I kept waking and dozing for the rest of the day. It was harder to sleep on the second day. It felt as if a pony were standing, and maybe even dancing, on my groin. I was able to move about on the bed in a limited way, and even get involved in Stephen King’s The Stand, which my boyfriend had given me for Christmas, and which I had been saving for just this purpose.

My recovery was rapid. I was uncomfortable, but never in what I would call unbearable pain. It was a different story with Alison, who shared a room with me. She screamed, and cried, and cursed, at one point throwing her coffee pot against the wall to get the attention of the nurses, who weren’t bringing her pain reliever fast enough to suit her. On the fourth day I toddled down the hall with her so she could call her Mommie at 3:00 A.M. U.S. time, to cry and ask to come home. Alison made it difficult to rest. I finally had enough, and, as she was whimpering and crying after a nightmare (I’m not a Freudian, but it seemed to have castration symbolism), I asked her to please suffer in peace so the rest of us could get some sleep.

The surgeon had recently switched hospitals, so the nurses weren’t really familiar with transgendered people. My French is poor, but it was enough for simple conversations, and I showed them my notorious “before” photos (I used to wear a beard), and a scatological letter, in French, sent to me by a Quebecois friend (they shared it with all of the doctors). I even joked with the young Moroccan ladies who cleaned the room, who asked me what kind of surgery I had had. “Changement du sexe,” I told them in what was probably atrocious and incorrect French; they didn’t bat an eye.

Alison and I were discharged on the sixth day after surgery. The continuing presence of a balloon in my bladder kept me in the vicinity of the hotel for most of the next two days, but when the doctor removed the catheter, I hit the ground running, spending most of the remaining four days trying to see all of Brussels. I walked and walked, avoiding the usual tourist attractions, concentrating instead on the areas where the natives go. Forsaking my ongoing diet, I ate as much as possible of the rich Belgian food. I flirted with men, wondering what they would say if I told them, in my broken French, about the swollen and strange sex toy the good doctor had given me. At one point I found myself riding around Brussels in a 4X4 with a transsexual Belgian prostitute, seeing the seamy side of the city. I visited others who had come to the clinic for sex reassignment surgery. I stopped only to return to the motel room to dilate.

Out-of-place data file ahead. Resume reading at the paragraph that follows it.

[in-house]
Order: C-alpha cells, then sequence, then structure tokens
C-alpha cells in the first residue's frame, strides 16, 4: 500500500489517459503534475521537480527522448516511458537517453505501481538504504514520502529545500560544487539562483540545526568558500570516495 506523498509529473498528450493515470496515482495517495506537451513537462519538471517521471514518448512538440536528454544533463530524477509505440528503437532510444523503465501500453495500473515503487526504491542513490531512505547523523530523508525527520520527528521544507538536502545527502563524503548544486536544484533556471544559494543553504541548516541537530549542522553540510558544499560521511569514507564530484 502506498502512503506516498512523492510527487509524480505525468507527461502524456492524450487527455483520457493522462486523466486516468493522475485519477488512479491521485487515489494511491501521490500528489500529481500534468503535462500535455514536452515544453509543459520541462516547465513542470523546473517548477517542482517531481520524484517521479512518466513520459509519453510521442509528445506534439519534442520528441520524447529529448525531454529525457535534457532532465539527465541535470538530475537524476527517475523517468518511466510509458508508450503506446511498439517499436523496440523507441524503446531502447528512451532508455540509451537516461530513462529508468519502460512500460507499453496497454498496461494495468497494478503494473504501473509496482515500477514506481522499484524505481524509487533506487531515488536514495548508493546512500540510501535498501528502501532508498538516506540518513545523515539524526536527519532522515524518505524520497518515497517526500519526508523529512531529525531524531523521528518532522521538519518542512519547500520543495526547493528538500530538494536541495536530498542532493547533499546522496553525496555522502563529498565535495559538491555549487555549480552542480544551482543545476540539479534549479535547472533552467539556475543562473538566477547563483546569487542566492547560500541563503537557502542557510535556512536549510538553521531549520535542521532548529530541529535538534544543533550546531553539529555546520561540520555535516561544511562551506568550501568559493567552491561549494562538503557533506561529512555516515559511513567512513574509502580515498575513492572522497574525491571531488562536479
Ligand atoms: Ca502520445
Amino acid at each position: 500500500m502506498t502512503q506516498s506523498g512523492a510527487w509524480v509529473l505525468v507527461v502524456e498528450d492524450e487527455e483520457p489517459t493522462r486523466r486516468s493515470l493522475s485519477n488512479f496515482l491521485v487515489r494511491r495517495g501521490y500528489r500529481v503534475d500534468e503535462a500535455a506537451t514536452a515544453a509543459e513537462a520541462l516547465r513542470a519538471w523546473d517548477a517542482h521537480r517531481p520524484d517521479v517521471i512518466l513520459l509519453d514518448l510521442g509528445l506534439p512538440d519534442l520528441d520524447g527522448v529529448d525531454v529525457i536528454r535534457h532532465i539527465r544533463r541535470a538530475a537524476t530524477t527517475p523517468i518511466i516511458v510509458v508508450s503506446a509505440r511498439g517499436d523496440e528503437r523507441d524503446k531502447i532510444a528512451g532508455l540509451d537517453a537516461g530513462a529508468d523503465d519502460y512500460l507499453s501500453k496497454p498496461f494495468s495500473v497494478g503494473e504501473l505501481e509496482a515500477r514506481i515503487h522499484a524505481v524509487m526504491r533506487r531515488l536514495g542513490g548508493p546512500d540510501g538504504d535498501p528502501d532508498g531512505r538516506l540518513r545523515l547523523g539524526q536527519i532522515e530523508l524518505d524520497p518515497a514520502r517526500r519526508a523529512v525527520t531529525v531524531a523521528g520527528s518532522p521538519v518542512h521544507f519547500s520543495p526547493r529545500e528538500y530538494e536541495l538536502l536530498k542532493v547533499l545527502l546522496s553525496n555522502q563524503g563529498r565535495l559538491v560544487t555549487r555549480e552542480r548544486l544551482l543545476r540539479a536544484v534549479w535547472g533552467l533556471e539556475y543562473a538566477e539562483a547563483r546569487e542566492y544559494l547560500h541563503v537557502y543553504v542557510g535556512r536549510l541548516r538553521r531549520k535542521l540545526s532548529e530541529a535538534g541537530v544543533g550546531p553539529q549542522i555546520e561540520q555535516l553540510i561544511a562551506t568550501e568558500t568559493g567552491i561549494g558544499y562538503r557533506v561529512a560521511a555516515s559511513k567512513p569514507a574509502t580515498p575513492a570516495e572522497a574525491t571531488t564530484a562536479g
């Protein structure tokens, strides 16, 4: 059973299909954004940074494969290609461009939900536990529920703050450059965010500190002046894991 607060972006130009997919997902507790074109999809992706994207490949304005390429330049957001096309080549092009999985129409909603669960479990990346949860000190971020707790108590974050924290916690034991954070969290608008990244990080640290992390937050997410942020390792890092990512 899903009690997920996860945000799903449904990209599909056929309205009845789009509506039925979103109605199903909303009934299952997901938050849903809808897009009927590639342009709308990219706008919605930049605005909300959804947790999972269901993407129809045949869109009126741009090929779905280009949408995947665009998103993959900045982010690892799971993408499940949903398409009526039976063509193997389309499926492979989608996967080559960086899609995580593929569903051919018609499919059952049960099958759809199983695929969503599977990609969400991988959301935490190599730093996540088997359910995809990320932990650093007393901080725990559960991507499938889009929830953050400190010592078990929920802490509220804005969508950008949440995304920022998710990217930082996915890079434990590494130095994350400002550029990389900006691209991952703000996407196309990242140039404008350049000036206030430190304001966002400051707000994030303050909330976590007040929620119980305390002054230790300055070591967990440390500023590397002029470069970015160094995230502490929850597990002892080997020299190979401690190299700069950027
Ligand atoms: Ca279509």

Dilation. It’s a new fact of life. My custom equipment is indistinguishable from factory-installed, but it does require some extra maintenance. Four times a day for six months, and daily for the rest of my life, I must insert a metal or plastic device into the depths of my new anatomy. Otherwise, the vagina will lose depth and diameter. As dilation is necessary, then perhaps it shouldn’t be called masturbation, but as I find it pleasurable, then perhaps it should.

Alison spent the same four days in the motel room, emerging only when driven forth by hunger. And not dilating enough. Alison, with her gang rape fantasies, is going to be disappointed when things close up and she no longer has the equipment usually considered necessary for such activities.

All too soon, we were sitting on our tender patooties, jetting SwissAir back to Atlanta. At customs at Hartsfield Airport, Alison decided she was unable to walk, and we had to find a wheelchair for her. I was light on my feet, trying to look as if I hadn’t had surgery, too. The Customs lady said to her, “I won’t even ask what kind of surgery you had.”

“You’d be surprised,” I told her.

“No, I wouldn’t,” she replied, looking at the black fuzz which covered Alison’s unshaven chin. I guess they see a lot of strange things in Customs.

It’s been two-and-a-half weeks since the operation. I’ve been back at work for three days, and my gynecologist took the rest of my stitches out today. Life is back to Atlanta normal, hot and humid, with traffic backed up on I-285. But I now have female genitalia—and, having once been married to a woman, I assure you it’s the real thing. In another month, I can, if I so desire, start to have sex.

And I just might, for sex counts as a dilation.